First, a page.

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Rings, finite groups, and domains

  • Thread starter hsong9
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  • #1
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Homework Statement



Let G be a finite group and let p >= 3 be a prime such that p | |G|.
Prove that the group ring ZpG is not a domain.
Hint: Think about the value of (g − 1)p in ZpG where g in G and where
1 = e in G is the identity element of G.

The Attempt at a Solution



G is a finite ring and p is a prime number such that p divides the order of G for k times.
since p is a prime less than the order of G , there exists an element a in G such that (ap) k = n where n is the order of G.
there exists an element (a m ) p such that ( a m )p* (am)q = 0
so, (a m )p and (am)q are the zero divisors in Zp G.
∴ Zp(G) is not an integral domain.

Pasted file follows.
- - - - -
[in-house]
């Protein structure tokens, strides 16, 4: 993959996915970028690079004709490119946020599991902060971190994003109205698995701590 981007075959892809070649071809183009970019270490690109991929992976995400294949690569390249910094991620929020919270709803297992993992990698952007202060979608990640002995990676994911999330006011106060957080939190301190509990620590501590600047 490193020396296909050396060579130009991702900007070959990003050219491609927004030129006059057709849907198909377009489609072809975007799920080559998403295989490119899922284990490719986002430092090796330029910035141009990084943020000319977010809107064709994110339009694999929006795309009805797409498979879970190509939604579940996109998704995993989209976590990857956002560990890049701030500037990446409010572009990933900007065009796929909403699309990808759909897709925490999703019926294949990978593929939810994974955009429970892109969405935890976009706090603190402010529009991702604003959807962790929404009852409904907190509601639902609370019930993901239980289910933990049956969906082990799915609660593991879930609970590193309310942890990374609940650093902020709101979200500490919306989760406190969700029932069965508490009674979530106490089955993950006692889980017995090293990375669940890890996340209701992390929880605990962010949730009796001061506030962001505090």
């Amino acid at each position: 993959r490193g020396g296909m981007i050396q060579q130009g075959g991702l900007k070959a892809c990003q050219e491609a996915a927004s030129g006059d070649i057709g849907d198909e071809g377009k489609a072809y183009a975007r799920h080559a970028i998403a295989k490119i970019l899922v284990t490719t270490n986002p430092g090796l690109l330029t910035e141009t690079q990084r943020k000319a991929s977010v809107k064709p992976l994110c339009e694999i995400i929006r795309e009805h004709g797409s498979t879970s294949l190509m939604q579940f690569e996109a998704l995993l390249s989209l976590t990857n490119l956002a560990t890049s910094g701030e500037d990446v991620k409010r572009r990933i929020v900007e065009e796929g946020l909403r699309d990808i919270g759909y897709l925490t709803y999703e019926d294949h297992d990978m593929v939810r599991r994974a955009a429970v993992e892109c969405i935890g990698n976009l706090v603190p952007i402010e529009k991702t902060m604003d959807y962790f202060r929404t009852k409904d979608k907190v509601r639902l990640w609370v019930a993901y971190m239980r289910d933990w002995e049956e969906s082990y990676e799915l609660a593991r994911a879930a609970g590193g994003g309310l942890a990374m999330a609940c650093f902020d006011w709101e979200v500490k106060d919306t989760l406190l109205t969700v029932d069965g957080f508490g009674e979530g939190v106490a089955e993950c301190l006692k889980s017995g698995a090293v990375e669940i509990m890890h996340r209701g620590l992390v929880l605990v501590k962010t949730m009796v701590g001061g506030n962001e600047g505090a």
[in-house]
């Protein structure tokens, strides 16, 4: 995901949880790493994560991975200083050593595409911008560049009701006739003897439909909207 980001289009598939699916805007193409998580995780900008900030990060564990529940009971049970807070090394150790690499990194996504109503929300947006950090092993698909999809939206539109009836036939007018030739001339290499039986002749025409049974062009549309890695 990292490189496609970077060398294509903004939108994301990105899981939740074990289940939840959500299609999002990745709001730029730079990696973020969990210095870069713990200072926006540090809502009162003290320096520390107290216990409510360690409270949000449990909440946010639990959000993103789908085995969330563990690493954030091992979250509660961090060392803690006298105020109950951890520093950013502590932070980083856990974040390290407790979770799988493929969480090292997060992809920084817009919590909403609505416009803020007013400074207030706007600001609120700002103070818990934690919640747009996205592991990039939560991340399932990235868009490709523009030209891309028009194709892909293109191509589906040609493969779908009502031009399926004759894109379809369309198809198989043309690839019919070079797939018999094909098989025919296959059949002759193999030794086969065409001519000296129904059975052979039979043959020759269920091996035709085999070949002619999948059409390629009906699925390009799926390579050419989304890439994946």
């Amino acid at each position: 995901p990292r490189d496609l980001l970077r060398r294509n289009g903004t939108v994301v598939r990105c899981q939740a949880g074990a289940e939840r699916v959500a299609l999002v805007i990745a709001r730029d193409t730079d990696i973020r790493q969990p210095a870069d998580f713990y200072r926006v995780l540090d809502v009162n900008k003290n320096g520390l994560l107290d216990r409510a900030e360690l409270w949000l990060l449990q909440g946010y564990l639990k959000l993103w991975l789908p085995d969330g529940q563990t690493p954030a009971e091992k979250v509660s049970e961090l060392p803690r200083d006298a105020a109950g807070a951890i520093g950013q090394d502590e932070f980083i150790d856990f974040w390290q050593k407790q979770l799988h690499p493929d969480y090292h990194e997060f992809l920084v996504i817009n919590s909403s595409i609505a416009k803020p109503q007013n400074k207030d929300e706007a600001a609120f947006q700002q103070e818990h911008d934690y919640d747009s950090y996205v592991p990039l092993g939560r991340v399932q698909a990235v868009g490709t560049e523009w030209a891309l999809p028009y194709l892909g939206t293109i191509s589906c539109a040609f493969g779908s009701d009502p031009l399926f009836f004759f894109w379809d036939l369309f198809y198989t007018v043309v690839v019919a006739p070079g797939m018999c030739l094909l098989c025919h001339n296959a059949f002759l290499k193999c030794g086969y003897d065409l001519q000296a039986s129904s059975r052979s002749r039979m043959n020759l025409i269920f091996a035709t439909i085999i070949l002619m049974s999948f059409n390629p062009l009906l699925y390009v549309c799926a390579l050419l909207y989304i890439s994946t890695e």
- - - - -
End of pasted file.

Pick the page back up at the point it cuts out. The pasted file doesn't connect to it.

Answers and Replies

  • #2
matt grime
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G is a finite ring and p is a prime number such that p divides the order of G for k times.
since p is a prime less than the order of G , there exists an element a in G such that (ap) k = n where n is the order of G.
That does not follow.

there exists an element (a m ) p such that ( a m )p* (am)q = 0
That is the product of two elements in the group, i.e. a third element in the group, so it cannot be zero in the group ring.

Note that you have ignored the hint given to you, and in particular at no point have you used the fact that the field has characteristic p.
 
  • #3
80
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How about this??

Suppose that Zp[G] is a domain.

Find some g in G with order p. Note that g is not 1.

(g-1)^p = g^p - 1 = 1 - 1 = 0
However, since we assumed that Zp[G] is a domain, it follows that g-1 = 0, so that g=1 - a contradiction.
 

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